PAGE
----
Pennsylvania’s primary election is May 18 and, third-party romantics aside, from it will be chosen the candidates who will be the people who lead this state.
A little over a million of Pennsylvania’s 8.4 million registered voters will not participate in this choice because they have registered as something other than a Republican or Democrat. Pennsylvania is one of 14 closed primary states. The actual breakdown of labels is 36,473 Libertarians; 484,597 “no affiliation”
and 490,526 “other voters.
All but two of those running for governor this year have expressed support for Pennsylvania becoming an open primary state in which one can vote in whatever party’s race regardless of what his registration happens to be.
The dissenters are State Sen. Anthony Williams, a Democrat who represents the 8th District that includes a large part of Delaware County and state Rep. Sam Rohrer, a Republican who represents the 128th District in Berks County.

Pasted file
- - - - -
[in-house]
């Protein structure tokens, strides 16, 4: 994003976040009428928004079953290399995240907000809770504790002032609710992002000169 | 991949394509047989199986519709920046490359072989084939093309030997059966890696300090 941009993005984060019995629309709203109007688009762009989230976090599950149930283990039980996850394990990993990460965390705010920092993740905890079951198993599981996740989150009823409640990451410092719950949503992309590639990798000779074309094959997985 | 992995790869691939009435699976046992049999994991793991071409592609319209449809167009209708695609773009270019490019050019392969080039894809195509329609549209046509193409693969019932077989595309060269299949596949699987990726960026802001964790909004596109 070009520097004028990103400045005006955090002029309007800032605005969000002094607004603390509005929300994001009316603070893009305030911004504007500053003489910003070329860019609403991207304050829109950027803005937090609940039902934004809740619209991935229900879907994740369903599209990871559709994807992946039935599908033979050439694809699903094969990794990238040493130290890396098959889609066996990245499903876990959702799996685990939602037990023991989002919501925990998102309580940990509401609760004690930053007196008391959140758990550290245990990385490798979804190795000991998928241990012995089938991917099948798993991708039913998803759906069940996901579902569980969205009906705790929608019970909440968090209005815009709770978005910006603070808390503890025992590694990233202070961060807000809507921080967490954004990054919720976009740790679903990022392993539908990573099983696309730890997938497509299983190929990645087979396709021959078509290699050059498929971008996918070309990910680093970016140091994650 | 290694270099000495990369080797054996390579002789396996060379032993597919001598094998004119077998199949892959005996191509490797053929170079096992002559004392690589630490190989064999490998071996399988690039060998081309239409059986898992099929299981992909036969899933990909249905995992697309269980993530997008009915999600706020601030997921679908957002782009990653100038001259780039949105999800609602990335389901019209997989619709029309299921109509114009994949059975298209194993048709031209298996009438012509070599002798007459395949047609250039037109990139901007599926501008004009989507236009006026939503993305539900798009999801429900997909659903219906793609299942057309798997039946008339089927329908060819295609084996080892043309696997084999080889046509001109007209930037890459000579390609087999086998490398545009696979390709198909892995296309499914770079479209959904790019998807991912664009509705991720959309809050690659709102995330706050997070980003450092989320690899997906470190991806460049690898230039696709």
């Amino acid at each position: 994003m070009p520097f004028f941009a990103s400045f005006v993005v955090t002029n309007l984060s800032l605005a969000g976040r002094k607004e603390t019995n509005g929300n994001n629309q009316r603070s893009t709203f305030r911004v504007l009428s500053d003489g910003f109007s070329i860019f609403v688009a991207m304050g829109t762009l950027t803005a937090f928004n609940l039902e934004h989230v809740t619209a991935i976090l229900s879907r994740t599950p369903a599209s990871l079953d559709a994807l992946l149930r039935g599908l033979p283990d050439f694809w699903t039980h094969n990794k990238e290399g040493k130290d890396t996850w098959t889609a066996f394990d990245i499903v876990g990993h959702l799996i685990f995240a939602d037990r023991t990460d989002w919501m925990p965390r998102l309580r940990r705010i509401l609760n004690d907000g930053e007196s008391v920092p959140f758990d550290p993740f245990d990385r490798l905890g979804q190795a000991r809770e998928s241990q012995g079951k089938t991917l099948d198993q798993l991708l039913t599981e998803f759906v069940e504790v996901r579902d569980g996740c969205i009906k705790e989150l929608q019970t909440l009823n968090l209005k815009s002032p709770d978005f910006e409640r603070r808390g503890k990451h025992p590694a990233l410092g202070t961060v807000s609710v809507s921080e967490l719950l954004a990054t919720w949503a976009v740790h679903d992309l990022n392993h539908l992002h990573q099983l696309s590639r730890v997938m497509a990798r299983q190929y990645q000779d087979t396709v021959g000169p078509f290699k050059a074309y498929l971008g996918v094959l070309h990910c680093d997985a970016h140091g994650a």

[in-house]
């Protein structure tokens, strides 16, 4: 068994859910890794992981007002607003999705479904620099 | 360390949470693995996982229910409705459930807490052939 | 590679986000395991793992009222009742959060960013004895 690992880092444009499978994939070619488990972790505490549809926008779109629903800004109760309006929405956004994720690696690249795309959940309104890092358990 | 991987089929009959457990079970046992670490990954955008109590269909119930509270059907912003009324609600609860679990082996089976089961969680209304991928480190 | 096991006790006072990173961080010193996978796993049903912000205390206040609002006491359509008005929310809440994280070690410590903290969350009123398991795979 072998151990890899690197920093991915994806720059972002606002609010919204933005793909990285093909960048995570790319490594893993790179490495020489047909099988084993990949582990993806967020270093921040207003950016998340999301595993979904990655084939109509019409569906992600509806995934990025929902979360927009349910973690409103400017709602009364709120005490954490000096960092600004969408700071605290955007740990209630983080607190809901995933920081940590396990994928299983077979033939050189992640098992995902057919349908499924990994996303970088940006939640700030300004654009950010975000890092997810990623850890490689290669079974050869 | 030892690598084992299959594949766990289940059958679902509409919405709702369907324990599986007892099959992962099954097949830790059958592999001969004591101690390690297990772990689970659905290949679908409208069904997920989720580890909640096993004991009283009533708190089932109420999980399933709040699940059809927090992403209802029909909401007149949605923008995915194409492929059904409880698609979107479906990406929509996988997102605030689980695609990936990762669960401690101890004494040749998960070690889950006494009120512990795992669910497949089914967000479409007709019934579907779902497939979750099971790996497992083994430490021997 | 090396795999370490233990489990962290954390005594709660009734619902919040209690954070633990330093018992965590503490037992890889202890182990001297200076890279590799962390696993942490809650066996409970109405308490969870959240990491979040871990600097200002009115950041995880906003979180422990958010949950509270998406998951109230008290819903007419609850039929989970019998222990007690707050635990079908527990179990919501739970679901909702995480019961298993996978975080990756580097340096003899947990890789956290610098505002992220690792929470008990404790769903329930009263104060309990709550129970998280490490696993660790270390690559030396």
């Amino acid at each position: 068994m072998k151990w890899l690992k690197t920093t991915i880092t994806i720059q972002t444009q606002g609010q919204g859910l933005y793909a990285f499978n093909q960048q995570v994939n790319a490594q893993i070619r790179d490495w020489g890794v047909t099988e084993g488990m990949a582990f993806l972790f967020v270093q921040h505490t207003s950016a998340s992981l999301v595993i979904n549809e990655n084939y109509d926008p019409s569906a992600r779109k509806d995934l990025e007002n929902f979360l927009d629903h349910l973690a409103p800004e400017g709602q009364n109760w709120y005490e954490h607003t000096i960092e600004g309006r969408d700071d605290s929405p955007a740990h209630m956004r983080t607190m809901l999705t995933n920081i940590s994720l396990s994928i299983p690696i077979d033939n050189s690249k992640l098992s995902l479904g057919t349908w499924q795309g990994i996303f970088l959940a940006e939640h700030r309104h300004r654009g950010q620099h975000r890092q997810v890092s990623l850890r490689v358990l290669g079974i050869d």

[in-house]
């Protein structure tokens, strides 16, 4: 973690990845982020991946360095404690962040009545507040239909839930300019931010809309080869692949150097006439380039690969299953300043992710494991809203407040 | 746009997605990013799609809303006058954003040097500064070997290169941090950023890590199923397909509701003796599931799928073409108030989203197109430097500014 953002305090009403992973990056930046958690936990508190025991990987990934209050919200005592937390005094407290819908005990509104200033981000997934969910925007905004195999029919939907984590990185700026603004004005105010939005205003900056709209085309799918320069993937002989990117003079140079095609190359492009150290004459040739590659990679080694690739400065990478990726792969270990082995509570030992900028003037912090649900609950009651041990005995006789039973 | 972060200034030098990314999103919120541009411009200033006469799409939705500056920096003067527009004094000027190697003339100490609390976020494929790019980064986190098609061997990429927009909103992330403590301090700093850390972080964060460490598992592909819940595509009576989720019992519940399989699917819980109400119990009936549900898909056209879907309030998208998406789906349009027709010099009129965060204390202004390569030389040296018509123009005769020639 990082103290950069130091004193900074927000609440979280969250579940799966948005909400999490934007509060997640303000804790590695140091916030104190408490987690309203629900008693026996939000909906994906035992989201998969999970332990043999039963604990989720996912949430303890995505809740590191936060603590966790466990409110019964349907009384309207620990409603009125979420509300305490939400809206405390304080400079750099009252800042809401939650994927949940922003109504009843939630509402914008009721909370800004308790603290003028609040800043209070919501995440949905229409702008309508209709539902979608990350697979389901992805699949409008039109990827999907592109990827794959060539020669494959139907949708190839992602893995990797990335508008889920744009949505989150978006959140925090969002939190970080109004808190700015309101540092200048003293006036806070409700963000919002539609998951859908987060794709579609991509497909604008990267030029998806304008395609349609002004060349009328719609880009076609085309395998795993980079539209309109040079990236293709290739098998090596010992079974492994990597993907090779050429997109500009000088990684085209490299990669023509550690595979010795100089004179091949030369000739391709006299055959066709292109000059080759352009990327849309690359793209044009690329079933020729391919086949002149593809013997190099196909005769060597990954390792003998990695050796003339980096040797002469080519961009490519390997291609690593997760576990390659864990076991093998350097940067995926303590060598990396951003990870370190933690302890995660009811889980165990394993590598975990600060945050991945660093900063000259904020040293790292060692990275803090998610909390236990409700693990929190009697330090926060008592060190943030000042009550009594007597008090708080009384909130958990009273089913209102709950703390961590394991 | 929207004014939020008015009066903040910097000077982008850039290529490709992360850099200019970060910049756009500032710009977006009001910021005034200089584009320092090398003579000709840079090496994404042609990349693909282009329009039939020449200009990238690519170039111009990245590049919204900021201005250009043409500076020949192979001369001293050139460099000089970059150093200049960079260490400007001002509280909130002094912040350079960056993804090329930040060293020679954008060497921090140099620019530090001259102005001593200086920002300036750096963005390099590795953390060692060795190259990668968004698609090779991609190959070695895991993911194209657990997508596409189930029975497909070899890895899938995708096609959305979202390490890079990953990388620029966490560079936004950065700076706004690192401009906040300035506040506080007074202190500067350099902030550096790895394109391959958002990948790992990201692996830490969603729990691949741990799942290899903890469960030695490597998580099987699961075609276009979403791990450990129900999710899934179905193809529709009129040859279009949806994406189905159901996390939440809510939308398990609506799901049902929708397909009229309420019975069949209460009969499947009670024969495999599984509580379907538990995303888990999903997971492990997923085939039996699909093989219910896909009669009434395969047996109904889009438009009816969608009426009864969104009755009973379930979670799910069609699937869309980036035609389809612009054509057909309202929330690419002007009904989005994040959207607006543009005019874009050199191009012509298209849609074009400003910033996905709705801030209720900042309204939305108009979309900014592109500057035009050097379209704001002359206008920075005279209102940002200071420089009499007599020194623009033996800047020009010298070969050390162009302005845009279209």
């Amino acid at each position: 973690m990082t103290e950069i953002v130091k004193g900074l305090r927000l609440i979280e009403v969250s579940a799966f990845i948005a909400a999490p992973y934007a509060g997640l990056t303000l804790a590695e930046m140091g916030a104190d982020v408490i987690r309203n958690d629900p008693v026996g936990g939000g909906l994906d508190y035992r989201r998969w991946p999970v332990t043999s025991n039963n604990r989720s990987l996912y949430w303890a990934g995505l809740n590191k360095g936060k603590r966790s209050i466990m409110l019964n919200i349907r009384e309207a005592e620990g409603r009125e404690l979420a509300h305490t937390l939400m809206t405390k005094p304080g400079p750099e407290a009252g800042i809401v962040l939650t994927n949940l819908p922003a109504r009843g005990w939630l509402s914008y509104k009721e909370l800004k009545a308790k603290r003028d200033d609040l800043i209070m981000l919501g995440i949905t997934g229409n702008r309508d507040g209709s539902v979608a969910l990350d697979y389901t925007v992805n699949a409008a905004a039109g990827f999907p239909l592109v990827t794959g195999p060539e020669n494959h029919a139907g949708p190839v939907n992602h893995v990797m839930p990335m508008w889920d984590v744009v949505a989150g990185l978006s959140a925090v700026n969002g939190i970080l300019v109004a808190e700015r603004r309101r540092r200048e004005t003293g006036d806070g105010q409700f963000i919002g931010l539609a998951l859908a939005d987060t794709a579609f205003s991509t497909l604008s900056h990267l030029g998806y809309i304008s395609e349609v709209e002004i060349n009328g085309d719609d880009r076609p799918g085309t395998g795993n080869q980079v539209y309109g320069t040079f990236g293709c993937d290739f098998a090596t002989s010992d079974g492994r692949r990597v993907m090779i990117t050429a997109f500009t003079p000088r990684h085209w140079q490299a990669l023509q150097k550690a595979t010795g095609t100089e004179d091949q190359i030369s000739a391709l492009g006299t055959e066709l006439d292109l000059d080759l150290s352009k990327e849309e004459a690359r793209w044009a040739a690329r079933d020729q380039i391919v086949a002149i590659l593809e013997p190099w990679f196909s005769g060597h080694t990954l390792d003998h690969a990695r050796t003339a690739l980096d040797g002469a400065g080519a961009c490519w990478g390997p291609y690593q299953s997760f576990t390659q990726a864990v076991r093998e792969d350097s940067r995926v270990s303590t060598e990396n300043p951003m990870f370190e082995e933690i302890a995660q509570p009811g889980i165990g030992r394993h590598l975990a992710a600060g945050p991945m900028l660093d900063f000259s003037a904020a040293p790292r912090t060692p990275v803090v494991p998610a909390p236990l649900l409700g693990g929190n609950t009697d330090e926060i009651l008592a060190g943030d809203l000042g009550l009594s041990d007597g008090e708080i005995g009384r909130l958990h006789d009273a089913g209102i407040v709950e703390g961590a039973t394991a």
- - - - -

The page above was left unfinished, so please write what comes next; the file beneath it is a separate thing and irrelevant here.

Williams would like to eliminate primaries altogether and just have a general election.
Rohrer would like to encourage independents to join a major party, which is a reasonable thing. If one is part of a group not choosing its candidate on primary day registering with a major party would give one two shots at how the state would be run. Ironically, Rohrer’s non-establishment campaign would likely be boosted by an open primary.
For the record, there are 4.3 million Democrats and 3.1 million Republicans in the state.